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Look Who's Back [Kindle Edition]

Timur Vermes , Jamie Bulloch
4.0 out of 5 stars  See all reviews (161 customer reviews)

Print List Price: £15.00
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Book Description

Berlin, Summer 2011. Adolf Hitler wakes up on a patch of open ground, alive and well. Things have changed - no Eva Braun, no Nazi party, no war. Hitler barely recognises his beloved Fatherland, filled with immigrants and run by a woman.

People certainly recognise him, albeit as a flawless impersonator who refuses to break character. The unthinkable, the inevitable happens, and the ranting Hitler goes viral, becomes a YouTube star, gets his own T.V. show, and people begin to listen. But the Führer has another programme with even greater ambition - to set the country he finds a shambles back to rights.

Look Who's Back stunned and then thrilled 1.5 million German readers with its fearless approach to the most taboo of subjects. Naive yet insightful, repellent yet strangely sympathetic, the revived Hitler unquestionably has a spring in his step.


Product Description

Review

'Be warned. This book is funny. Very funny' Rebecca Morrison, Independent.

'An uproarious, disturbing book that will resonate long after you turn the final page' Caroline Jowett, Daily Express.

'Both funny and frightening, this is a subtle, historical study of the commanding nature of the fanatical demagogue, as well as a savage critique of contemporary western culture. It is a powerful and important book' Sue Gaisford, Independent.

From the Back Cover

HE'S BACK.
Berlin, summer 2011. Adolf Hitler wakes up on a patch of open ground, alive and well. Things have changed - no Eva Braun, no Nazi party, no war. Hitler barely recognises his beloved Fatherland, filled with immigrants and run by a woman.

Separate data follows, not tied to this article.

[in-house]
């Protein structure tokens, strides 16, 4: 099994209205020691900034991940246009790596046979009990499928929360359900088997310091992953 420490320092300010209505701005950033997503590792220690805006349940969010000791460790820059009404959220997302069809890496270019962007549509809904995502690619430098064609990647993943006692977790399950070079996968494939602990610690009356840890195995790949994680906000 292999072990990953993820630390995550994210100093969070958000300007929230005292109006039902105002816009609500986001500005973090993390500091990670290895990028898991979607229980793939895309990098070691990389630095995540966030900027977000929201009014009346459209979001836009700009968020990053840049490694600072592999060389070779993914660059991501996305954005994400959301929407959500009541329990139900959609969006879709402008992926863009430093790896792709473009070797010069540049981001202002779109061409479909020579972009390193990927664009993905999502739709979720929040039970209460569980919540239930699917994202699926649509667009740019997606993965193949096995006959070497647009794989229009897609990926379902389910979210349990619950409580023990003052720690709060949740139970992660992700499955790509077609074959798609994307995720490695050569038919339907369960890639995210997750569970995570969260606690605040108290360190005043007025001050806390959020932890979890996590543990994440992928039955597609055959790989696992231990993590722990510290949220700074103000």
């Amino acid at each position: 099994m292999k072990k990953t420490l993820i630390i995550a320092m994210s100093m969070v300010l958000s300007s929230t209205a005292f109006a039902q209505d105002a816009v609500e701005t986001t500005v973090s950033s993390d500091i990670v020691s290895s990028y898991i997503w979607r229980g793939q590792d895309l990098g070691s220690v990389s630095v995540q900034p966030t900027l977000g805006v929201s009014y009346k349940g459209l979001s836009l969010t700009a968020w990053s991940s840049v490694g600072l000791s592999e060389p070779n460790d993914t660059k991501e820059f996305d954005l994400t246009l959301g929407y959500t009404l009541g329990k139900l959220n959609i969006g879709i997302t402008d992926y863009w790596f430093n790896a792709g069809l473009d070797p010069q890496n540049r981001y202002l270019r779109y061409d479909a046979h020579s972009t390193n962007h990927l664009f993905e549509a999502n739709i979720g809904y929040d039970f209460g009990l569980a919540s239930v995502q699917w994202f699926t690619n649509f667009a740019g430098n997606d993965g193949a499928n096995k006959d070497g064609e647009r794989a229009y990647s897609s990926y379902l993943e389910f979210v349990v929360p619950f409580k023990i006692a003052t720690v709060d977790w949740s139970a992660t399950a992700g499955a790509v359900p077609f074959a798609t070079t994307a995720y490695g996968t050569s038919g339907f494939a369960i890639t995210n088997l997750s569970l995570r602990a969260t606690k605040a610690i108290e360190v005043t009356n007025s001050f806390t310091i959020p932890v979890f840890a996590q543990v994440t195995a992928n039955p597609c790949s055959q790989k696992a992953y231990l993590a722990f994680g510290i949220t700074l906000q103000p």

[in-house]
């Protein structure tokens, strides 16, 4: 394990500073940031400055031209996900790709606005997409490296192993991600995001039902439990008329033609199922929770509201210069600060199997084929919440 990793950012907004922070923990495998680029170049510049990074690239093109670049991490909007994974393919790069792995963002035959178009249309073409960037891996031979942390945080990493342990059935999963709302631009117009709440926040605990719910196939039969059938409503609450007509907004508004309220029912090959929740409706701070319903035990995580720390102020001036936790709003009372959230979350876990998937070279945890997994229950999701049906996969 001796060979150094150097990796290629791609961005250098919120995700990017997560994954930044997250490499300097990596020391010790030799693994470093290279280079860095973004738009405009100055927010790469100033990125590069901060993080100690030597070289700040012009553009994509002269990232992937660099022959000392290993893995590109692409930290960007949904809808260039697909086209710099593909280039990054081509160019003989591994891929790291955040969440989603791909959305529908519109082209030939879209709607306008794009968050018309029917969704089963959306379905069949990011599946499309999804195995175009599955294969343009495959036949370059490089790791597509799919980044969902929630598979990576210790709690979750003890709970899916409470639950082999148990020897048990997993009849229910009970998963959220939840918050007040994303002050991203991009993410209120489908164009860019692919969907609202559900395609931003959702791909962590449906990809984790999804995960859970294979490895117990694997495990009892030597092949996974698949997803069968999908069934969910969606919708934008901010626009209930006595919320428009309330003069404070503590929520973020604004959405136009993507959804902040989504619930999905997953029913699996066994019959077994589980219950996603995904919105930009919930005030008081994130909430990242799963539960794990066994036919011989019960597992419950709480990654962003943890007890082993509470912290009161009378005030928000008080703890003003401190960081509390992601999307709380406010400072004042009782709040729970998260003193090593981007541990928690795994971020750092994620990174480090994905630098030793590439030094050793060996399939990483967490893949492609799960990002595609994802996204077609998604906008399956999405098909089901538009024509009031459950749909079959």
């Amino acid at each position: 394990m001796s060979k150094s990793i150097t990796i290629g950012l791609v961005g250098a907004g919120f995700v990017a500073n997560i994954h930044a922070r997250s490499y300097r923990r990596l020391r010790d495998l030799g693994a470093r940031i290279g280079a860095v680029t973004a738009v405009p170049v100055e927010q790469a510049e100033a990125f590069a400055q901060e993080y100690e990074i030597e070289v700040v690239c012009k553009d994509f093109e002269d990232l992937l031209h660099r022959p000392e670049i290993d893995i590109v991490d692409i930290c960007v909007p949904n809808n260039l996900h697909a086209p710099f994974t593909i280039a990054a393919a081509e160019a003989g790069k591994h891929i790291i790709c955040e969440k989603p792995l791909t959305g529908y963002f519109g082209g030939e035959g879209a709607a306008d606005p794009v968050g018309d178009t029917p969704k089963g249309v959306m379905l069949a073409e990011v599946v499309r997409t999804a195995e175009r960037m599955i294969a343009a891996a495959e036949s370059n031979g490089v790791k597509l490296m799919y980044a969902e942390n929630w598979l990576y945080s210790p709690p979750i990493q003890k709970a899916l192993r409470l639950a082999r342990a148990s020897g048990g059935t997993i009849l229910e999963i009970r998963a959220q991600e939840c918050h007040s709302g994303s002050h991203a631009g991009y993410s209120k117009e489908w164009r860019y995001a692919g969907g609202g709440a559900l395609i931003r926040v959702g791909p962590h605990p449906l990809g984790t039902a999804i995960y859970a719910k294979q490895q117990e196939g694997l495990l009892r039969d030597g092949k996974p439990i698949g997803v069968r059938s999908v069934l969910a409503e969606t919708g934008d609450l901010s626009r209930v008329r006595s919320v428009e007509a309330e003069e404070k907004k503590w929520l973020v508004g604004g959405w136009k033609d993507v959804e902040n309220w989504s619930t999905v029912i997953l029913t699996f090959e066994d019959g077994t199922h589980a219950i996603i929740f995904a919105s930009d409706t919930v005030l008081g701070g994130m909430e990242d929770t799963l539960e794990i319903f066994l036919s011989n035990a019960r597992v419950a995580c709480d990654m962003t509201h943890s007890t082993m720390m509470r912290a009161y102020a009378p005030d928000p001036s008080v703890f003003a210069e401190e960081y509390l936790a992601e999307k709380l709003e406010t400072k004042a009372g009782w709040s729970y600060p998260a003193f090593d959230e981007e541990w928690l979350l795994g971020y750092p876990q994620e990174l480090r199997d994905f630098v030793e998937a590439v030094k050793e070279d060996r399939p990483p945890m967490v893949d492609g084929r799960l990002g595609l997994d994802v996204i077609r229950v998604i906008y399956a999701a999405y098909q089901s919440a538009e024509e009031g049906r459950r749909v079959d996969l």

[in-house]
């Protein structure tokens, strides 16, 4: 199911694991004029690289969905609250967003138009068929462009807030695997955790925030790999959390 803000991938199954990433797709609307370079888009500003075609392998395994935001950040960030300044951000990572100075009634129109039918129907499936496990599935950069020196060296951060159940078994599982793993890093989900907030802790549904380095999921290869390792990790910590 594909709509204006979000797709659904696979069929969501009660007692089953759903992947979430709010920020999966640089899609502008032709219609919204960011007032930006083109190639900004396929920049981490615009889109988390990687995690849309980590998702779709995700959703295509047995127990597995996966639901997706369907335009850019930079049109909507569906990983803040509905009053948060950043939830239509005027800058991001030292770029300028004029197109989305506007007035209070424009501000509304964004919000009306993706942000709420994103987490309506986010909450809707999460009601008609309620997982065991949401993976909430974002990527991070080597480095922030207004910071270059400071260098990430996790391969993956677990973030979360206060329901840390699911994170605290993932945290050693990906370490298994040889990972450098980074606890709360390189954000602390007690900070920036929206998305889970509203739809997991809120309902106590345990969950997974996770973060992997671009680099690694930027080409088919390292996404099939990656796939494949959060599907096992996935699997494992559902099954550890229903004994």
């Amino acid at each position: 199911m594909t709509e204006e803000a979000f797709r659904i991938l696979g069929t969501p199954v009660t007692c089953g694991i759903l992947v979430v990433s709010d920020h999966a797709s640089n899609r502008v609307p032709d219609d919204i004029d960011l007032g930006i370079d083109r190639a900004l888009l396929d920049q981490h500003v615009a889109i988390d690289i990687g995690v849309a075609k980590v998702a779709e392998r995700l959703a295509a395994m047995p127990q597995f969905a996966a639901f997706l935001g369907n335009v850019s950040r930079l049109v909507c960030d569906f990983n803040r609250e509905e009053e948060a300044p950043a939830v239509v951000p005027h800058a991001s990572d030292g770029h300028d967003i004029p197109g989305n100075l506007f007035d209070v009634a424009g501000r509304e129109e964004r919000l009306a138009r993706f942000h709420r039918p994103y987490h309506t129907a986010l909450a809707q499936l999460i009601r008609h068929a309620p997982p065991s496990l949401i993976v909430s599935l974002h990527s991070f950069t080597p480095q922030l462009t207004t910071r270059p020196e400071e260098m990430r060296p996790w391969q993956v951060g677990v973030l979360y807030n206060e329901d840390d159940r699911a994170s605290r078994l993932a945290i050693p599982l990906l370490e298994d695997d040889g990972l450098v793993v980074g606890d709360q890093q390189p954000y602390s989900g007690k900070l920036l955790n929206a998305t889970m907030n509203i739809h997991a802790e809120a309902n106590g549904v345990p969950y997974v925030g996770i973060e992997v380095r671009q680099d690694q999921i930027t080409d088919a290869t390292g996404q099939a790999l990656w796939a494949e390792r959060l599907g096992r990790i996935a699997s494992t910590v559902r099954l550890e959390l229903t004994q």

AND HE'S FÜHRIOUS.
People certainly recognise him, albeit as a flawless impersonator who refused to break character. The unthinkable, the inevitable happens, and the ranting Hitler goes viral, becomes a YouTube star, gets his own T.V. show, and people begin to listen. But the Führer has another programme with even greater ambition - to set the country he finds a shambles back to rights.
LOOK WHO'S BACK stunned and then thrilled 1.5 million German readers with its fearless approach to the most taboo of subjects. Naïve yet insightful, repellent yet strangely sympathetic, the revised Hitler unquestionable has a spring in his step.


Product details

  • Format: Kindle Edition
  • File Size: 662 KB
  • Print Length: 384 pages
  • Publisher: MacLehose Press (27 Mar. 2014)
  • Sold by: Amazon Media EU S.à r.l.
  • Language: English
  • ASIN: B00ELIF0Z2
  • Text-to-Speech: Enabled
  • X-Ray:
  • Word Wise: Enabled
  • Average Customer Review: 4.0 out of 5 stars  See all reviews (161 customer reviews)
  • Amazon Bestsellers Rank: #1,488 Paid in Kindle Store (See Top 100 Paid in Kindle Store)
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More About the Author

Timur Vermes was born in Nuremberg in 1967, the son of a German mother and a Hungarian father who fled Hungary in 1956. He studied history and politics and went on to become a journalist. He has written for various newspapers and magazines, and has ghostwritten several books since 2007. This is his first novel, and is currently being made into a film by Mythos in a co-production with Constantin Film.

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Customer Reviews

Most Helpful Customer Reviews
4 of 4 people found the following review helpful
5.0 out of 5 stars An excellently executed satire 16 May 2014
Format:Kindle Edition|Verified Purchase
Leap of imagination. Hitler wakes up in modern day Berlin. That’s the premise of this book.